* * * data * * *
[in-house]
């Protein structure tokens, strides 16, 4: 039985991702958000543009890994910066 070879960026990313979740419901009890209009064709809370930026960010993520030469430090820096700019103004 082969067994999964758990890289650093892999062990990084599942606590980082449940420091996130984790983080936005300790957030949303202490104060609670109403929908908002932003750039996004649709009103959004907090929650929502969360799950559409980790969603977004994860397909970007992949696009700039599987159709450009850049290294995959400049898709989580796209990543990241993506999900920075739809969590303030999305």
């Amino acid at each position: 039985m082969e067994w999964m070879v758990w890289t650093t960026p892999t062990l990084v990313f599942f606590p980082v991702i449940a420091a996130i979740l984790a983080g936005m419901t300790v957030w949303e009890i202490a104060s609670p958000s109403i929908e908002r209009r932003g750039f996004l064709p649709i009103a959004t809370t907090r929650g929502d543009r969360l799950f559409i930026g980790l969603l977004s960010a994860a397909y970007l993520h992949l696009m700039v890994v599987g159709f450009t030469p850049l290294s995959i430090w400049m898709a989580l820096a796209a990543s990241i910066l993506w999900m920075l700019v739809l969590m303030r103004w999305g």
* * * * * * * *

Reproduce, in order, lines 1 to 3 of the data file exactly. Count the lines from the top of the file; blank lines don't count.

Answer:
[in-house]
């Protein structure tokens, strides 16, 4: 039985991702958000543009890994910066 070879960026990313979740419901009890209009064709809370930026960010993520030469430090820096700019103004 082969067994999964758990890289650093892999062990990084599942606590980082449940420091996130984790983080936005300790957030949303202490104060609670109403929908908002932003750039996004649709009103959004907090929650929502969360799950559409980790969603977004994860397909970007992949696009700039599987159709450009850049290294995959400049898709989580796209990543990241993506999900920075739809969590303030999305």
């Amino acid at each position: 039985m082969e067994w999964m070879v758990w890289t650093t960026p892999t062990l990084v990313f599942f606590p980082v991702i449940a420091a996130i979740l984790a983080g936005m419901t300790v957030w949303e009890i202490a104060s609670p958000s109403i929908e908002r209009r932003g750039f996004l064709p649709i009103a959004t809370t907090r929650g929502d543009r969360l799950f559409i930026g980790l969603l977004s960010a994860a397909y970007l993520h992949l696009m700039v890994v599987g159709f450009t030469p850049l290294s995959i430090w400049m898709a989580l820096a796209a990543s990241i910066l993506w999900m920075l700019v739809l969590m303030r103004w999305g």